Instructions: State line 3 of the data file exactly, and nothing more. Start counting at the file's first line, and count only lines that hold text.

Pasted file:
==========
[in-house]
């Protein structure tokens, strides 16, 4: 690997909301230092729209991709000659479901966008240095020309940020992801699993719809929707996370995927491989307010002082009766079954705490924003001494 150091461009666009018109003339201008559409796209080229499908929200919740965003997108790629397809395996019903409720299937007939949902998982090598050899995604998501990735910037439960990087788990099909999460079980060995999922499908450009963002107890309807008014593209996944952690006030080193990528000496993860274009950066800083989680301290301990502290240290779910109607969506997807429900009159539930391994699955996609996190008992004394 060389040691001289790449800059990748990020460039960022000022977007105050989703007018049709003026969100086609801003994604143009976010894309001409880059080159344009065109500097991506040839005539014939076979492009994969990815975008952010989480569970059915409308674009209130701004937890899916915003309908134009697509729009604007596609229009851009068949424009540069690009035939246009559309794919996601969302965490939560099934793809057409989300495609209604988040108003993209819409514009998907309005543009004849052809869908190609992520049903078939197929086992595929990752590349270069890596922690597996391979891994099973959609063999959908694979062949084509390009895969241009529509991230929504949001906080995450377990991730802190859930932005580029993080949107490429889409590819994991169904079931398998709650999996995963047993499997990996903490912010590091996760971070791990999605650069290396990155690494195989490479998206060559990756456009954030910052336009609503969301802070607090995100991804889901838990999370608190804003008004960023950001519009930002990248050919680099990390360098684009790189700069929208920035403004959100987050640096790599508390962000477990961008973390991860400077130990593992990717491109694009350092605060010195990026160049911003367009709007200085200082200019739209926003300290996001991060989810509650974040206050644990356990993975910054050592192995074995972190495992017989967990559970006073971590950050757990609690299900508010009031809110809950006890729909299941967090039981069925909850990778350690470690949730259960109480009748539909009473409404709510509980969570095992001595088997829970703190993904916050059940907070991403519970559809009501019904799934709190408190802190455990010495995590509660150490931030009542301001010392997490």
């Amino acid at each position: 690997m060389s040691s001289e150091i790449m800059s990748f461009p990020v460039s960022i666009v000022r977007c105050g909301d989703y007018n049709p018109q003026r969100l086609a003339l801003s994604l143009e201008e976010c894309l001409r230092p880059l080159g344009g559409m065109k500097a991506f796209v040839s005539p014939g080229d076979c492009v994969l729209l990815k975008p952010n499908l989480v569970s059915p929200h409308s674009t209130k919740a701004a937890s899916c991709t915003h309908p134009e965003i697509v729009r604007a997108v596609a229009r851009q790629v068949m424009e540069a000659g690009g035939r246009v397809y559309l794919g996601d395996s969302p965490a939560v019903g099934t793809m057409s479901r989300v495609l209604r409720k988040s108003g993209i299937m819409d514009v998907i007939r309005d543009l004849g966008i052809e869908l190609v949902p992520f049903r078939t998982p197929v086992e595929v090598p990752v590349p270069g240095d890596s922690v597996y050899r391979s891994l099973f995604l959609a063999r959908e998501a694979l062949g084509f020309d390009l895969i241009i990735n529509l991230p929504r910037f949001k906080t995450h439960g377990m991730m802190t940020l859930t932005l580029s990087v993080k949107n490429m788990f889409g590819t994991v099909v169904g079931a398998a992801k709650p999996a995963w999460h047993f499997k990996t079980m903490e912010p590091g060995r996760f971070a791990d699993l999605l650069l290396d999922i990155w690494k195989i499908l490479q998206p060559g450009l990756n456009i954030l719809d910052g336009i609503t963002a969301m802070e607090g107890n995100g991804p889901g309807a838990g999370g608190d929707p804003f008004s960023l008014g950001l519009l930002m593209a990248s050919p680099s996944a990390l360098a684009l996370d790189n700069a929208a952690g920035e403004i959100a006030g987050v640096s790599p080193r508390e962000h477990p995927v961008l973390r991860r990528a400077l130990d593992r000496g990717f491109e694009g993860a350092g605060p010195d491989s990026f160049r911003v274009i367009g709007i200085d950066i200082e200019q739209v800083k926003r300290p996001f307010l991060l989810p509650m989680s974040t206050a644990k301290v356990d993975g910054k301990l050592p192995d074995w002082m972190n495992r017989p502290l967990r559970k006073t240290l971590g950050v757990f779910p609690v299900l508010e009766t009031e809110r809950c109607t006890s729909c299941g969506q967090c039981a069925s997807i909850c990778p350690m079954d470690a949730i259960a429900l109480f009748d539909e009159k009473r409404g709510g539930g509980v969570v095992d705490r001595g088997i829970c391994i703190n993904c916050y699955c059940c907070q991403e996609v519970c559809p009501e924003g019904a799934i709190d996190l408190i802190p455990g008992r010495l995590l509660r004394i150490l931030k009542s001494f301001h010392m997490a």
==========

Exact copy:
């Amino acid at each position: 690997m060389s040691s001289e150091i790449m800059s990748f461009p990020v460039s960022i666009v000022r977007c105050g909301d989703y007018n049709p018109q003026r969100l086609a003339l801003s994604l143009e201008e976010c894309l001409r230092p880059l080159g344009g559409m065109k500097a991506f796209v040839s005539p014939g080229d076979c492009v994969l729209l990815k975008p952010n499908l989480v569970s059915p929200h409308s674009t209130k919740a701004a937890s899916c991709t915003h309908p134009e965003i697509v729009r604007a997108v596609a229009r851009q790629v068949m424009e540069a000659g690009g035939r246009v397809y559309l794919g996601d395996s969302p965490a939560v019903g099934t793809m057409s479901r989300v495609l209604r409720k988040s108003g993209i299937m819409d514009v998907i007939r309005d543009l004849g966008i052809e869908l190609v949902p992520f049903r078939t998982p197929v086992e595929v090598p990752v590349p270069g240095d890596s922690v597996y050899r391979s891994l099973f995604l959609a063999r959908e998501a694979l062949g084509f020309d390009l895969i241009i990735n529509l991230p929504r910037f949001k906080t995450h439960g377990m991730m802190t940020l859930t932005l580029s990087v993080k949107n490429m788990f889409g590819t994991v099909v169904g079931a398998a992801k709650p999996a995963w999460h047993f499997k990996t079980m903490e912010p590091g060995r996760f971070a791990d699993l999605l650069l290396d999922i990155w690494k195989i499908l490479q998206p060559g450009l990756n456009i954030l719809d910052g336009i609503t963002a969301m802070e607090g107890n995100g991804p889901g309807a838990g999370g608190d929707p804003f008004s960023l008014g950001l519009l930002m593209a990248s050919p680099s996944a990390l360098a684009l996370d790189n700069a929208a952690g920035e403004i959100a006030g987050v640096s790599p080193r508390e962000h477990p995927v961008l973390r991860r990528a400077l130990d593992r000496g990717f491109e694009g993860a350092g605060p010195d491989s990026f160049r911003v274009i367009g709007i200085d950066i200082e200019q739209v800083k926003r300290p996001f307010l991060l989810p509650m989680s974040t206050a644990k301290v356990d993975g910054k301990l050592p192995d074995w002082m972190n495992r017989p502290l967990r559970k006073t240290l971590g950050v757990f779910p609690v299900l508010e009766t009031e809110r809950c109607t006890s729909c299941g969506q967090c039981a069925s997807i909850c990778p350690m079954d470690a949730i259960a429900l109480f009748d539909e009159k009473r409404g709510g539930g509980v969570v095992d705490r001595g088997i829970c391994i703190n993904c916050y699955c059940c907070q991403e996609v519970c559809p009501e924003g019904a799934i709190d996190l408190i802190p455990g008992r010495l995590l509660r004394i150490l931030k009542s001494f301001h010392m997490a």